Keeping your oven clean helps it cook efficiently, prevents unsavory burnt food smells from seeping into your food, and prolongs its lifespan. Here’s everything you need to know about how to clean an oven.
If you’re looking for DIY options to clean your oven, look no further than your pantry and refrigerator. Chances are, you have everything you need to make a homemade, natural cleaner (that’s safe for you, your kids, and your pets). Using items like baking soda, vinegar, and lemons are effective, but they will take a bit of elbow grease to get the job done.
This is one of the easiest and fastest methods to remove heavy duty buildup of grease and grime in your oven. However, store-bought oven cleaners like ammonia or products with a high concentration of chemicals, can be caustic and cause respiratory issues. You will need to wear protective clothing, and make sure the room is well ventilated when going this route.
Many ovens come with a self-cleaning option. This is the easiest method to clean an oven because it doesn’t take much physical effort. It uses very intense heat to burn debris, grease, and dirt into ash. Self-cleaning ovens differ from model to model, so look at your owner’s manual for specific directions on how to clean your appliance.
Getting your oven racks squeaky clean is simple, but it does take some time. Here’s an easy method to get them clean without any harsh chemicals:
Oven knobs get handled often, leaving them covered with dirt and germs. They need cleaning more often than the oven. Here’s how to clean them:
Oven doors have three layers: an exterior layer, an interior layer, and an in-between layer. The outside and inside panels are easy to access and clean. Use vinegar to wipe the outside door and use the baking soda and vinegar method to clean the inside door—you don’t have to let this paste sit overnight (20–30 minutes will work).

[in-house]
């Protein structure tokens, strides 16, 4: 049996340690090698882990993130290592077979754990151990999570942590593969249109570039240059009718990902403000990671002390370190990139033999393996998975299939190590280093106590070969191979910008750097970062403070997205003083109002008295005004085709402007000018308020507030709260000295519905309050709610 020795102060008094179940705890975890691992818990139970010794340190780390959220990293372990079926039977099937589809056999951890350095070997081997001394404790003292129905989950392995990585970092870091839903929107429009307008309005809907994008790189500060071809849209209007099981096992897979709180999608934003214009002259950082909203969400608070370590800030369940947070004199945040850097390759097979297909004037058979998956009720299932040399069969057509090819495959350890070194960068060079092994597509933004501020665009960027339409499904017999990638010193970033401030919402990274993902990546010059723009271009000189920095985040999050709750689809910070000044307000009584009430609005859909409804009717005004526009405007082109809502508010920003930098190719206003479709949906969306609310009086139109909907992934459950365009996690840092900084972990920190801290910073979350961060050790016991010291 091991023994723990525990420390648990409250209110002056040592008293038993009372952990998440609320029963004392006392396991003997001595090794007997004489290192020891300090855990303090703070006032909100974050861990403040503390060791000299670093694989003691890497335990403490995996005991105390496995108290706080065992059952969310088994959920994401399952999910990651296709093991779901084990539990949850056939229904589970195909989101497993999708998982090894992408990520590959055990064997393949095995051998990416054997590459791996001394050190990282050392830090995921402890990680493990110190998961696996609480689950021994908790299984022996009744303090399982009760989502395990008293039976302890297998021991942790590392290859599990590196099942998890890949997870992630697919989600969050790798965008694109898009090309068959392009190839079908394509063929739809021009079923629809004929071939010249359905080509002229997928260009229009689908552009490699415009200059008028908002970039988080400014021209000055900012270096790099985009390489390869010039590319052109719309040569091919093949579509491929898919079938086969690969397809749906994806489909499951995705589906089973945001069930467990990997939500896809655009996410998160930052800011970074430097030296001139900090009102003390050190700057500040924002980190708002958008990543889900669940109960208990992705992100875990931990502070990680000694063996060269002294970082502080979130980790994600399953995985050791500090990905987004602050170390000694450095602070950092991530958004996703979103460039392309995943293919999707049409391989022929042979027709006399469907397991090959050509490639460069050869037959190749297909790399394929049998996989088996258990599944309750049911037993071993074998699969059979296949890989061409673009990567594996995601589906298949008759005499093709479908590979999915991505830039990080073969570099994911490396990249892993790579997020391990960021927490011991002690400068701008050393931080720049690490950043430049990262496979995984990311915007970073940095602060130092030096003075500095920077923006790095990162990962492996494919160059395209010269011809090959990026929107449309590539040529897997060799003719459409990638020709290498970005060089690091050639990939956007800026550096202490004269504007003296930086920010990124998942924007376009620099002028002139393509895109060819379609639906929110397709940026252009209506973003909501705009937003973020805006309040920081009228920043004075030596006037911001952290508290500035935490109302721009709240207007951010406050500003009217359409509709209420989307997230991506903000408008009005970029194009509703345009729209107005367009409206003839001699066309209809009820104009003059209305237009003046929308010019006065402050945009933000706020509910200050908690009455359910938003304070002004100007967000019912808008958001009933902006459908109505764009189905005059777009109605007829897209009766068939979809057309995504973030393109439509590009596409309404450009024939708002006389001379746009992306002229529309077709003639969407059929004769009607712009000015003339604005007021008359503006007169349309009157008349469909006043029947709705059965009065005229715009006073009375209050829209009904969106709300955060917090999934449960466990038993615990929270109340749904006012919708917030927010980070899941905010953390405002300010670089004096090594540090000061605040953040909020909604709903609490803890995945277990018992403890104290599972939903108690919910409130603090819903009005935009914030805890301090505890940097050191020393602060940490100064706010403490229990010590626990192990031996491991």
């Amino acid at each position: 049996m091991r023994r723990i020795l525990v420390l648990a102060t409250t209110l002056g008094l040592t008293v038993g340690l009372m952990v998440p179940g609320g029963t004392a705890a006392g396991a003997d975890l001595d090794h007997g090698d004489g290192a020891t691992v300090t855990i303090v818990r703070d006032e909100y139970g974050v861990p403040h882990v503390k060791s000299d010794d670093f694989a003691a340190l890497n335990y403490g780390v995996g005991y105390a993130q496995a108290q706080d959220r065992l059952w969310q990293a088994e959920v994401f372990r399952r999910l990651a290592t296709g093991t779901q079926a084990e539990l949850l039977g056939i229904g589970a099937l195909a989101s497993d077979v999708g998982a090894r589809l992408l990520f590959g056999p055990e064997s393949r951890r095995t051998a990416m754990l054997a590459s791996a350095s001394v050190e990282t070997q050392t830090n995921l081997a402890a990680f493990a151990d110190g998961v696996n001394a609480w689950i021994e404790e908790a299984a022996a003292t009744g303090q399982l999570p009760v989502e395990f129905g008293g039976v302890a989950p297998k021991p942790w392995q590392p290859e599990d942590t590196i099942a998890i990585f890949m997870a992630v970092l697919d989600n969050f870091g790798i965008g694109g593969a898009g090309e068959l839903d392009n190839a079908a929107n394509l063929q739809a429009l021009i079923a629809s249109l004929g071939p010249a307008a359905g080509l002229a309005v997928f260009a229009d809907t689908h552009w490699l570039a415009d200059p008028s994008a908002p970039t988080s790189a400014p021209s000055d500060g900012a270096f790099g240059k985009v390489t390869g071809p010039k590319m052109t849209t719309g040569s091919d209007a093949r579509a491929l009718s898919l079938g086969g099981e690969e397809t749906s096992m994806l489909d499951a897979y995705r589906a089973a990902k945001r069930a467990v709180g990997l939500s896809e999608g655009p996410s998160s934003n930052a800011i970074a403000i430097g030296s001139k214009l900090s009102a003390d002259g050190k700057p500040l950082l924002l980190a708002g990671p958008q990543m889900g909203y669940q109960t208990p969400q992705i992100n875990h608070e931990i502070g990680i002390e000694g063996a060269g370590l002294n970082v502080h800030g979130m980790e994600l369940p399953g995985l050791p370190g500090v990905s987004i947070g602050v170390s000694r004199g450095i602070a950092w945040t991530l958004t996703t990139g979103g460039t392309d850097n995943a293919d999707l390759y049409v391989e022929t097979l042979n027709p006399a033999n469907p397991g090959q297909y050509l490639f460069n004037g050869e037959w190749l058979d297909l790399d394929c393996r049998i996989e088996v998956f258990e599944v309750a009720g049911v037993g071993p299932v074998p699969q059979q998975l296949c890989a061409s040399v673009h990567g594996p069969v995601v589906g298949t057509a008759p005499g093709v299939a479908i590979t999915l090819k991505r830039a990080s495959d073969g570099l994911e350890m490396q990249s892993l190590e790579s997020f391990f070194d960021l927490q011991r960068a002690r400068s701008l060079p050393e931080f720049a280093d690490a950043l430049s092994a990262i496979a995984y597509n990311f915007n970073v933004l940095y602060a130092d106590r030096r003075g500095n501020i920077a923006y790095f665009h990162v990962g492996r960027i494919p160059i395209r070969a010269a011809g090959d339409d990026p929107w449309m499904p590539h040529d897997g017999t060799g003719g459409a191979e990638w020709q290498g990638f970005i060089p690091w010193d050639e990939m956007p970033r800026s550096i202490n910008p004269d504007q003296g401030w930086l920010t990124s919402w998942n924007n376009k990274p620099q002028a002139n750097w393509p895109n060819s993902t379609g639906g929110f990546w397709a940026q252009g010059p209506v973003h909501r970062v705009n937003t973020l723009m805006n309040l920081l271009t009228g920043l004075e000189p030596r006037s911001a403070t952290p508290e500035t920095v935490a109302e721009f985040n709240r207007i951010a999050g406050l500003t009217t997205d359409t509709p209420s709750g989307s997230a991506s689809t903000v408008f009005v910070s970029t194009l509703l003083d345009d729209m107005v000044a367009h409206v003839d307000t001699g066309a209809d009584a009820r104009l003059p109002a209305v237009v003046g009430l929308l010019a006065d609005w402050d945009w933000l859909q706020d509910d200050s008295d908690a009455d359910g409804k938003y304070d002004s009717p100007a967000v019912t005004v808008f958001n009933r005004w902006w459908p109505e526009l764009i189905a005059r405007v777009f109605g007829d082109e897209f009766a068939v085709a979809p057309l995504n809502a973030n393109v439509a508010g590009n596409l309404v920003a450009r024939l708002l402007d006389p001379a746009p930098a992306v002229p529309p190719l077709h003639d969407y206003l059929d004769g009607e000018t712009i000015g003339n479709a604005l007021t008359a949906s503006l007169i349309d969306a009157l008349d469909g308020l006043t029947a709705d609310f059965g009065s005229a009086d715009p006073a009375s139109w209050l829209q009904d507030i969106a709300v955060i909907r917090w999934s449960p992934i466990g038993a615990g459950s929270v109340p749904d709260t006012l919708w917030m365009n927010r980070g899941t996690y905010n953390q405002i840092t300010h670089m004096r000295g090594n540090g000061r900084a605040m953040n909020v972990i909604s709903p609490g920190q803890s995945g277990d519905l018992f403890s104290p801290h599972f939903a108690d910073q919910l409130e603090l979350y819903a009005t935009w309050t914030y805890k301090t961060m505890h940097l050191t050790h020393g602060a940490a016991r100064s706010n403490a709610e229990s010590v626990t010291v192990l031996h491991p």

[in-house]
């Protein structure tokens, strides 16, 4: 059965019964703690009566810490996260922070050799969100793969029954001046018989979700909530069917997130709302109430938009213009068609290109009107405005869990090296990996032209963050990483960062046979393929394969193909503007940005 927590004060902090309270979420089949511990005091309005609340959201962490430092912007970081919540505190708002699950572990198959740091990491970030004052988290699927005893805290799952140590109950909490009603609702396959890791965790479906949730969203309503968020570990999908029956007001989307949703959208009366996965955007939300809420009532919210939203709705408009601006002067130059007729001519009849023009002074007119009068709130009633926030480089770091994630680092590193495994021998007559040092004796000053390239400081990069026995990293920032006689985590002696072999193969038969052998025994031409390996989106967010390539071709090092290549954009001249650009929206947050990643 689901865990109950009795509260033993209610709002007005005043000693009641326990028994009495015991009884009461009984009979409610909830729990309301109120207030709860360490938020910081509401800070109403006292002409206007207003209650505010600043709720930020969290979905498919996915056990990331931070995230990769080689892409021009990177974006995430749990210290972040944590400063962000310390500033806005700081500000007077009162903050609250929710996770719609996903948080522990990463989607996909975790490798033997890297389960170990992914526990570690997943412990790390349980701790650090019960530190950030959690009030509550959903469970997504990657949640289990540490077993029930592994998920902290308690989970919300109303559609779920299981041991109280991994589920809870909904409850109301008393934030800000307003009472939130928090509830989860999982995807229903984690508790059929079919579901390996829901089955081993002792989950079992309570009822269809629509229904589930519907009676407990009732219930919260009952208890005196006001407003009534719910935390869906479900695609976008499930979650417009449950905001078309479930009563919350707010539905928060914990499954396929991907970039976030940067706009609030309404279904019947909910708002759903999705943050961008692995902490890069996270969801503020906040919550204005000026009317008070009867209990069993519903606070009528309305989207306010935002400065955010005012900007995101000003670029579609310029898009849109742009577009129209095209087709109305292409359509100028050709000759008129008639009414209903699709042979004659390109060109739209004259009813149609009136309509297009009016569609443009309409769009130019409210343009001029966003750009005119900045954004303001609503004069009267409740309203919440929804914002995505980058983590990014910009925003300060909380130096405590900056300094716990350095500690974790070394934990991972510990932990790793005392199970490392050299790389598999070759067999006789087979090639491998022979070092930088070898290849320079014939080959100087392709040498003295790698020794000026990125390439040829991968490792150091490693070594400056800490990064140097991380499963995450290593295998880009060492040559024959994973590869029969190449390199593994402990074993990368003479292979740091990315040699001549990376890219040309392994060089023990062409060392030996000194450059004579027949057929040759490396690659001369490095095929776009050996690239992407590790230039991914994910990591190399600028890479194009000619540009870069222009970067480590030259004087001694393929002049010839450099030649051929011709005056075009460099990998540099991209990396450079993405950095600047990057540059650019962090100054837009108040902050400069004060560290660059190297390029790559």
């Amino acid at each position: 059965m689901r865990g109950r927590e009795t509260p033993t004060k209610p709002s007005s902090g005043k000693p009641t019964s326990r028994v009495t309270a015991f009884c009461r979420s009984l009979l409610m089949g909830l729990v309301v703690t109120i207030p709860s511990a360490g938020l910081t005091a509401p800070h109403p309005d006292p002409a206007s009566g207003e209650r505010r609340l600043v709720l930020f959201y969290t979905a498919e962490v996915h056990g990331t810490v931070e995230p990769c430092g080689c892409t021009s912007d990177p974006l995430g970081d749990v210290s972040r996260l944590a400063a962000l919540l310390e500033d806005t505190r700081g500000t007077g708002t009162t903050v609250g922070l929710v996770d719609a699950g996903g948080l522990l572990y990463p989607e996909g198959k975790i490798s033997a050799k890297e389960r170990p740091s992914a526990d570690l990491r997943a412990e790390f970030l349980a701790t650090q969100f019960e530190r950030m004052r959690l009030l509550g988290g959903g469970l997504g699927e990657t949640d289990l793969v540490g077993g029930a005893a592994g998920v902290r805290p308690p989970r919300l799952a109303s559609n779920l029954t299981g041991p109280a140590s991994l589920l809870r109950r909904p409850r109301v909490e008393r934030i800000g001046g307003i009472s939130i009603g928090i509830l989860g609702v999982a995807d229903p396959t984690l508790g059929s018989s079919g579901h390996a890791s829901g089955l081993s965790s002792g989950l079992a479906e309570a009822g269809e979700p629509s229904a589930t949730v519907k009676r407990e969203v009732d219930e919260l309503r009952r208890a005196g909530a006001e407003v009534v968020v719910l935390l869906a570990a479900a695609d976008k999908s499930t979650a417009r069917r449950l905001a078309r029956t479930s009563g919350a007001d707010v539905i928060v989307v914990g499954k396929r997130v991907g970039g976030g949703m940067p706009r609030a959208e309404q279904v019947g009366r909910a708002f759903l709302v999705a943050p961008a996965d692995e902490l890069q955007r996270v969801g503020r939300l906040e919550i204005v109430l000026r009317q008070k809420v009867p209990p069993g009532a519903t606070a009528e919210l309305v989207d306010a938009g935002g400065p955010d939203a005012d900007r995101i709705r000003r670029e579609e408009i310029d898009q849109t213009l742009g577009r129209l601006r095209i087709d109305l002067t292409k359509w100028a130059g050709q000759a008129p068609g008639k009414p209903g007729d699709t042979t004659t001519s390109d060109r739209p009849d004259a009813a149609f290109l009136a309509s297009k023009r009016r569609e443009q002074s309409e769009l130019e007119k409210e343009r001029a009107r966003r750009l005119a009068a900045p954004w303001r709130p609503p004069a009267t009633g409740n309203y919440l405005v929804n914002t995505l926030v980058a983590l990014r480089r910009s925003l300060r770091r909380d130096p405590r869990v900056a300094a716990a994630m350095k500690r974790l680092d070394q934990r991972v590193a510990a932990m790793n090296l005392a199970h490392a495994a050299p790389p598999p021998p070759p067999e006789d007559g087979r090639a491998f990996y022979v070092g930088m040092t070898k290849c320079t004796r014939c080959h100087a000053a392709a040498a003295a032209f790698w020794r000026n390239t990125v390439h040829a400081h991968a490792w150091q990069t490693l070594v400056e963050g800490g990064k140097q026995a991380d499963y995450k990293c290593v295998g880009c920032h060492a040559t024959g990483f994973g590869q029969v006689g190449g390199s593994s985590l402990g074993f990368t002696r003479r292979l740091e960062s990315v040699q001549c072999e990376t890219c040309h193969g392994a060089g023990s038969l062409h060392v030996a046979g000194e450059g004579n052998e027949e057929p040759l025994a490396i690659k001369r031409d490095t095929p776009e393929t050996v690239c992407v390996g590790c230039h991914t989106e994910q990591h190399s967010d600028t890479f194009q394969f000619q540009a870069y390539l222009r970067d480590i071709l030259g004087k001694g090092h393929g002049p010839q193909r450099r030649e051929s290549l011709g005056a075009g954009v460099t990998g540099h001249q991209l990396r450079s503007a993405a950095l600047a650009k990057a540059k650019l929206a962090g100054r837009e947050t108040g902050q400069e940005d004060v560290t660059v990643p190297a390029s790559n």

The tricky part is cleaning the glass panel between the oven door. To clean the glass, you’ll need to remove the oven door. Look at your instruction manual for specific directions on how to do this before you start.
Just like the inside of your oven, it’s important to clean up spills and drips before they harden. Keeping the oven’s exterior clean will not only keep it in excellent working order, it will extend the lifespan of your appliance. Here are some tips to keep your oven’s exterior clean:
Spills happen, pies and casseroles bubble over, and pizza cheese will drip—don’t stress. If you can’t wipe up the mess right way, here are a couple of emergency oven cleaning tips that will save your clean-up time later:
Stay ahead of grime by preventing it in the first place. Cover pans with lids or aluminum foil when cooking to minimize splatter and place baking sheets on the bottom racks when baking to catch spills. If there is a spill, wipe it up as soon as the oven cools but before it hardens.
A heavily used oven needs cleaning every three months and a deep clean once a year, so work this task into a seasonal maintenance schedule.
Debbie is a content creator based in the metro Atlanta area. She covers a variety of topics including How-to’s, DIY, home improvement, parenting, crafting, travel, and shopping.